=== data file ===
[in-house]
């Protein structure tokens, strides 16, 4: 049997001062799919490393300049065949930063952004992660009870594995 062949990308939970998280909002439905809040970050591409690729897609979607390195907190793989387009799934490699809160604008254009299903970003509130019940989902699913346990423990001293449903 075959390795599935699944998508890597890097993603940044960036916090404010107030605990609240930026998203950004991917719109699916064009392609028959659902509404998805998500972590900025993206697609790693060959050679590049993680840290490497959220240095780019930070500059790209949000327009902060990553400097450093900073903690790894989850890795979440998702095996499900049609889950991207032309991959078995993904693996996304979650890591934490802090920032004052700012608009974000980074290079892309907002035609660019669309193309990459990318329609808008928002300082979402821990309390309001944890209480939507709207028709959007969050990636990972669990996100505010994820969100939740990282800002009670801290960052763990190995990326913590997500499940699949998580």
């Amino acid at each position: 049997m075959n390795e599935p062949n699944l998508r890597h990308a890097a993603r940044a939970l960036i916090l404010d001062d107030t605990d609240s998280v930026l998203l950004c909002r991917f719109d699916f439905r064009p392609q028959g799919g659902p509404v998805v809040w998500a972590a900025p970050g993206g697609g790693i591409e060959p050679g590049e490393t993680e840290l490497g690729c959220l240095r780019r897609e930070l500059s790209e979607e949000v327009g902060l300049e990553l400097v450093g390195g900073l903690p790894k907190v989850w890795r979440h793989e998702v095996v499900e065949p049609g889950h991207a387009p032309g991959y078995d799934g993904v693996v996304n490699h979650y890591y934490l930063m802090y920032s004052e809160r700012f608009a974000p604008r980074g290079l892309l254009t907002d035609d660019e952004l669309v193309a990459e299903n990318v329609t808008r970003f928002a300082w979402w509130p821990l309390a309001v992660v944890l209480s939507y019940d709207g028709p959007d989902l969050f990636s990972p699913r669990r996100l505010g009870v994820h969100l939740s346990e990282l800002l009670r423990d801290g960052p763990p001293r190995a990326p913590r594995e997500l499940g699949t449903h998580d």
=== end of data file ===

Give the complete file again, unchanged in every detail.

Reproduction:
[in-house]
């Protein structure tokens, strides 16, 4: 049997001062799919490393300049065949930063952004992660009870594995 062949990308939970998280909002439905809040970050591409690729897609979607390195907190793989387009799934490699809160604008254009299903970003509130019940989902699913346990423990001293449903 075959390795599935699944998508890597890097993603940044960036916090404010107030605990609240930026998203950004991917719109699916064009392609028959659902509404998805998500972590900025993206697609790693060959050679590049993680840290490497959220240095780019930070500059790209949000327009902060990553400097450093900073903690790894989850890795979440998702095996499900049609889950991207032309991959078995993904693996996304979650890591934490802090920032004052700012608009974000980074290079892309907002035609660019669309193309990459990318329609808008928002300082979402821990309390309001944890209480939507709207028709959007969050990636990972669990996100505010994820969100939740990282800002009670801290960052763990190995990326913590997500499940699949998580």
């Amino acid at each position: 049997m075959n390795e599935p062949n699944l998508r890597h990308a890097a993603r940044a939970l960036i916090l404010d001062d107030t605990d609240s998280v930026l998203l950004c909002r991917f719109d699916f439905r064009p392609q028959g799919g659902p509404v998805v809040w998500a972590a900025p970050g993206g697609g790693i591409e060959p050679g590049e490393t993680e840290l490497g690729c959220l240095r780019r897609e930070l500059s790209e979607e949000v327009g902060l300049e990553l400097v450093g390195g900073l903690p790894k907190v989850w890795r979440h793989e998702v095996v499900e065949p049609g889950h991207a387009p032309g991959y078995d799934g993904v693996v996304n490699h979650y890591y934490l930063m802090y920032s004052e809160r700012f608009a974000p604008r980074g290079l892309l254009t907002d035609d660019e952004l669309v193309a990459e299903n990318v329609t808008r970003f928002a300082w979402w509130p821990l309390a309001v992660v944890l209480s939507y019940d709207g028709p959007d989902l969050f990636s990972p699913r669990r996100l505010g009870v994820h969100l939740s346990e990282l800002l009670r423990d801290g960052p763990p001293r190995a990326p913590r594995e997500l499940g699949t449903h998580d």